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Zac Brown Band defies labels as its fan base grows 

He's written with John Mayer and been a part of the Marshall Tucker Band and Shawn Mullins' group, but it wasn't until Clay Cook joined the Zac Brown Band that he truly found a comfortable spot in a band. The multi-instrumentalist enjoyed working with those other artists, but the diversity within the ZBB's style and his own ability to bring something new to the table every night has helped Cook and fans stay interested.

While he's most comfortable with a guitar, Cook isn't afraid to pick up a mandolin or sit behind a Hammond organ during a show. It was his days with the Marshall Tucker Band that threw him to the improvisation wolves, a place he finally feels comfortable. He enjoys it so much that he tries to play something different every night, even if it means working himself "out of a hole."

Though Cook joined the Zac Brown Band in January 2009, it was a group he had his eye on for years before that. "It's funny because I was ready before then, but they couldn't afford a sixth member," Cook says from his home before leaving for a tour in England earlier this month. "I was always on the outside looking in as something I knew I wanted to be a part of. For a while, I was playing with guys that were at least 10 years older than me and as much as 25 years older than me. The initial draw besides musicianship was the fact we were the same age and we have a lot in common. You'd be surprised how important 'the hang' is."

When Cook first joined up with ZBB, the touring entourage was 12 people and one dog. These days, it's up to 70, and Cook is still learning everyone's name. The success didn't happen overnight though, and it was the success of the band's single, "Chicken Fried," that enabled Cook to sign on with the group.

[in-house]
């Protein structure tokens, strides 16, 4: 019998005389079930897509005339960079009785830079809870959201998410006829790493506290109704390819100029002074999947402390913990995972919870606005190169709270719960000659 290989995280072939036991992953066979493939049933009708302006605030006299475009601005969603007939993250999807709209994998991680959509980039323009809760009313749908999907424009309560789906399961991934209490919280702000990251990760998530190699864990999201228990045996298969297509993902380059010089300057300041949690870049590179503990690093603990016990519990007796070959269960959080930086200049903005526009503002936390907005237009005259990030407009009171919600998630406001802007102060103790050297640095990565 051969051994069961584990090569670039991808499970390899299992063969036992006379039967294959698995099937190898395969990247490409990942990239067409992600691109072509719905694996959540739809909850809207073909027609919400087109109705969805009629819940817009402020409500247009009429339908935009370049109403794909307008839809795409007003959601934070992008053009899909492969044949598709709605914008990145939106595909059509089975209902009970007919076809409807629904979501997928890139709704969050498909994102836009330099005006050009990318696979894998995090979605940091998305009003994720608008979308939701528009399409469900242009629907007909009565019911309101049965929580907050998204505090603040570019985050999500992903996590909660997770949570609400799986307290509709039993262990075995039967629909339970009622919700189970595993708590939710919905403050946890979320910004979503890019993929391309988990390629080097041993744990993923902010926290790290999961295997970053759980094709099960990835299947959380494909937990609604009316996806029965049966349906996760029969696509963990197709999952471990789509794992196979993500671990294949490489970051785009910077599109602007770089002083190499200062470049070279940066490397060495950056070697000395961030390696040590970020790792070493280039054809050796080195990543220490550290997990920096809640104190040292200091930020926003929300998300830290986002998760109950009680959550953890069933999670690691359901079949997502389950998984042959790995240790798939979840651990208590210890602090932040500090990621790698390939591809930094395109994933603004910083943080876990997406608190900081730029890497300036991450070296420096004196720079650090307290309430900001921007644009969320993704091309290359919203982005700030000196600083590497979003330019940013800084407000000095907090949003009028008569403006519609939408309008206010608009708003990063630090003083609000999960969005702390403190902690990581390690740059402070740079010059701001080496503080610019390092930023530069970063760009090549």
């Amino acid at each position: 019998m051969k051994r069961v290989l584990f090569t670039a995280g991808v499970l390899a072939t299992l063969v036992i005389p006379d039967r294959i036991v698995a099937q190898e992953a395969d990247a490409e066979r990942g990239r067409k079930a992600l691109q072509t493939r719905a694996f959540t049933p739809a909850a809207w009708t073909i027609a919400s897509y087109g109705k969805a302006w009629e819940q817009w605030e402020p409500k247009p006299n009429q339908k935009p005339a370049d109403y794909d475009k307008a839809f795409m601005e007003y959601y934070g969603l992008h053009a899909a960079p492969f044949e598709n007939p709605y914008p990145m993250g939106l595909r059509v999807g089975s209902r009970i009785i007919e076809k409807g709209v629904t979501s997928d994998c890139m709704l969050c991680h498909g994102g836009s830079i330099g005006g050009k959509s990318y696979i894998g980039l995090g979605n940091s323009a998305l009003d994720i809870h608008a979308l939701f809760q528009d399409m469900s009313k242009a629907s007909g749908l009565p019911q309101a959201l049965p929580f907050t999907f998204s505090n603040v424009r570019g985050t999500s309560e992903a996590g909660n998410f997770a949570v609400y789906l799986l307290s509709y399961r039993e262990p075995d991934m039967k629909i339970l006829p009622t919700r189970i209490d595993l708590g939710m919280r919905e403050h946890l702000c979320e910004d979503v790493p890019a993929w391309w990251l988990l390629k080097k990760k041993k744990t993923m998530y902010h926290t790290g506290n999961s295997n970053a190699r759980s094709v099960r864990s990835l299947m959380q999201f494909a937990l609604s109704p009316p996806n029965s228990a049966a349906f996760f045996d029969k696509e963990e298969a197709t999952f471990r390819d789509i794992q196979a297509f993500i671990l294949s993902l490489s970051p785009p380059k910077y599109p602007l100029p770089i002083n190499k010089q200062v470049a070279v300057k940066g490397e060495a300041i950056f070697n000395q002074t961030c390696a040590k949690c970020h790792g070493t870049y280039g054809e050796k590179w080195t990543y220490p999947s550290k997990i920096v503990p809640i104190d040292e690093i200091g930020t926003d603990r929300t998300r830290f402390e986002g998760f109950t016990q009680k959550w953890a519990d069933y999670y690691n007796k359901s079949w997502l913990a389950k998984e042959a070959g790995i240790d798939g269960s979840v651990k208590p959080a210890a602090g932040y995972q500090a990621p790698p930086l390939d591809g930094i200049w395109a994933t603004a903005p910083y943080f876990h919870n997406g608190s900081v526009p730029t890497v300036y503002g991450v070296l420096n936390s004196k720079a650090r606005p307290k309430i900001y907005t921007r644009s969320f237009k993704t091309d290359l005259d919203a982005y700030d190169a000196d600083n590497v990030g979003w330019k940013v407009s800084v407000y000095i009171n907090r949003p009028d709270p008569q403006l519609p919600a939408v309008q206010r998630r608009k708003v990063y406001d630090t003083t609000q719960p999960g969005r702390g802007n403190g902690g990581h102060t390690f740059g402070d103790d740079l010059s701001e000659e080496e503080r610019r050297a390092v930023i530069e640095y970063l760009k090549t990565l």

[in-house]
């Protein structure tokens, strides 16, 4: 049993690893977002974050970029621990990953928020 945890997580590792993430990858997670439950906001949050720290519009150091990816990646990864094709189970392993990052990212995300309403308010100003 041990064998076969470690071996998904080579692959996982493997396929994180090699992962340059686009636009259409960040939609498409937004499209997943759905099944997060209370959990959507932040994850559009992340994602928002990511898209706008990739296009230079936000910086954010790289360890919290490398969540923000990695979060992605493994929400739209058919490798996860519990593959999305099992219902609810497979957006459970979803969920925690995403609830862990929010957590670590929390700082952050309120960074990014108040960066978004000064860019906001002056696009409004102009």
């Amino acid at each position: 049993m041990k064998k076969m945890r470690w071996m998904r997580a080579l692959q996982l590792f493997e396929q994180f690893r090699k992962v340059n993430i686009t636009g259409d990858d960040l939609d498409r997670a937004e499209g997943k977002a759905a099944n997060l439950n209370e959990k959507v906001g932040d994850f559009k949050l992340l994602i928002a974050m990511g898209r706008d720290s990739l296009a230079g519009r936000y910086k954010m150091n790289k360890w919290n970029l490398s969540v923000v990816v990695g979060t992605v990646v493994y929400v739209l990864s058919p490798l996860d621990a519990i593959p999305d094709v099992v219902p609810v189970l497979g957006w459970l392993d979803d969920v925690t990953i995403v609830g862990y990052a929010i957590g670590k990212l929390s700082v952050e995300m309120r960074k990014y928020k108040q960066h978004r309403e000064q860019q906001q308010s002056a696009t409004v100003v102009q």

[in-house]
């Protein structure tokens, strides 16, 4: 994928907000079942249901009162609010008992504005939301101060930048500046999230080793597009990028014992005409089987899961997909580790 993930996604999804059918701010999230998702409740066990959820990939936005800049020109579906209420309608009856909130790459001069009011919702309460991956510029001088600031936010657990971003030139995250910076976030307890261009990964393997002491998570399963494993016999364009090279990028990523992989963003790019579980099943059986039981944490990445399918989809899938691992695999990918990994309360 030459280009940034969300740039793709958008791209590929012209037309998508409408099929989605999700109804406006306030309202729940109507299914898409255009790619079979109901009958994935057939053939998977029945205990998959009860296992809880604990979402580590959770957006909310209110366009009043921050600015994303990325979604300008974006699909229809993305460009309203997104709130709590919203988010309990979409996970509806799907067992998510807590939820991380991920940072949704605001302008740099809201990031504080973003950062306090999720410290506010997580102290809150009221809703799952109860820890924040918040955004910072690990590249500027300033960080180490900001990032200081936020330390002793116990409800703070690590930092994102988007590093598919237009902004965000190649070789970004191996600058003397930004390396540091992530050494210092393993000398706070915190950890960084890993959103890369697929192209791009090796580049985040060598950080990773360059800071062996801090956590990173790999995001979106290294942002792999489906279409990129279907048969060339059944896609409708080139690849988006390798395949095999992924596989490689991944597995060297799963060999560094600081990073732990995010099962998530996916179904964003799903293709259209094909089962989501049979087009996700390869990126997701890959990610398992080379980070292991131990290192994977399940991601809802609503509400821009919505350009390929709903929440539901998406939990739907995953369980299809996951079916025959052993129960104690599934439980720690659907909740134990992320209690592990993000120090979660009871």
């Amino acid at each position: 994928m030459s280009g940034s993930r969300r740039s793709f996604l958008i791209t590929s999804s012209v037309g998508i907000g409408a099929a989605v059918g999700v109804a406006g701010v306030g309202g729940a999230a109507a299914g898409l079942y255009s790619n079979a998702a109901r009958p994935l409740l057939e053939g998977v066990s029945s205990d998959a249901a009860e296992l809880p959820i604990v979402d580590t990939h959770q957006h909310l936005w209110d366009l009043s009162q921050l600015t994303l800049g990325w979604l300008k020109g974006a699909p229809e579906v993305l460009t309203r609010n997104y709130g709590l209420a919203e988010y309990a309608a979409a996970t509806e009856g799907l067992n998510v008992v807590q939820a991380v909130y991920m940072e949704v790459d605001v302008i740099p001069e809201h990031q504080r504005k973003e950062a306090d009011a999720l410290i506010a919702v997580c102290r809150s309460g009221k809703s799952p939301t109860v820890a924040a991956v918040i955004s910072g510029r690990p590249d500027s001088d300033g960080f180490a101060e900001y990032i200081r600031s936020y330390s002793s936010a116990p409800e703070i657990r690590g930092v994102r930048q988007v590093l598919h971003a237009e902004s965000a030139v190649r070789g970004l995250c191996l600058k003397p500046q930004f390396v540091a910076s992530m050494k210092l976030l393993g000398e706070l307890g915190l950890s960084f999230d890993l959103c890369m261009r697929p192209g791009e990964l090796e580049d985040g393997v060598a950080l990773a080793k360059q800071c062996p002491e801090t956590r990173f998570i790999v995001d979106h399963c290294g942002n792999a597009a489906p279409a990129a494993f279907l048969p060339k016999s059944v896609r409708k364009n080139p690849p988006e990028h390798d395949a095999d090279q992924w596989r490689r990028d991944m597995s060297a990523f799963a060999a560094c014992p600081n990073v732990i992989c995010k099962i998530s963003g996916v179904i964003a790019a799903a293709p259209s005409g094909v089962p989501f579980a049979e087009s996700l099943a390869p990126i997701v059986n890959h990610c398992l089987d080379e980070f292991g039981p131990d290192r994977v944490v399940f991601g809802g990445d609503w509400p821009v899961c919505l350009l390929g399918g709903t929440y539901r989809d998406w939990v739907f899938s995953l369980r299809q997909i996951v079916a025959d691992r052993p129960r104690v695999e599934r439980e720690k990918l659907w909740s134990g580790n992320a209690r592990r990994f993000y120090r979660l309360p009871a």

It's through radio that ZBB has grown its fan base — that and relentless touring. They used to play 250 to 300 shows per year, but can now ease back with roughly 100. The band is focused on its live show and looks at its studio work as an "advertisement" for the concerts as much as a simple way for fans to learn the words to their songs. Cook also notes that radio stations don't like to play live versions of songs.

"We realize that country radio is how we've connected with so many fans," Cook says. "It has nothing to do with us being a hard-core country band. We have some honky-tonk tunes, some bluegrass tunes and even some rock 'n' roll tunes. If you write a bridge that needs driving guitar and drums, then that's what you do. A genre shouldn't dictate how you play a song. We have a song on our new record called 'No Hurry' that starts out as a traditional country song and in the middle it turns into a Kings of Leon kind of song."

It's diversity like that which enables to the band to open for Kings of Leon in Europe and then Kenny Chesney in the U.S. In the meantime, Cook doesn't rest on his laurels when he's not on the road.

Cook has released two solo albums over the years, The Year I Grew Up and On Mountain Time, and has plans to release a third later this year. He performed a solo show at The Evening Muse last year and plans on doing more shows like that when time allows.

He also finds time to answer fan questions through his Tumblr page, "It's become part of my habit every day," Cook says. "I answer questions and some questions I don't care to answer, but it's an outlet for me to be funny sometimes, too. It started out as questions for the band, but people don't ask as many as they used to. It's gotten more personal."

As for working with any of his earlier bands again, Cook hasn't written it off, though he'd also like to work with some new people as well.

"I've left no one with a burnt bridge," he says. "I would imagine that in the future I'll get to do some touring with Shawn Mullins again, or maybe write a song with Mayer. I've been talking to Amos Lee a little bit, but even working with someone like Sheryl Crow would be really cool. That's what's exciting is that I leave it open to see what will happen."

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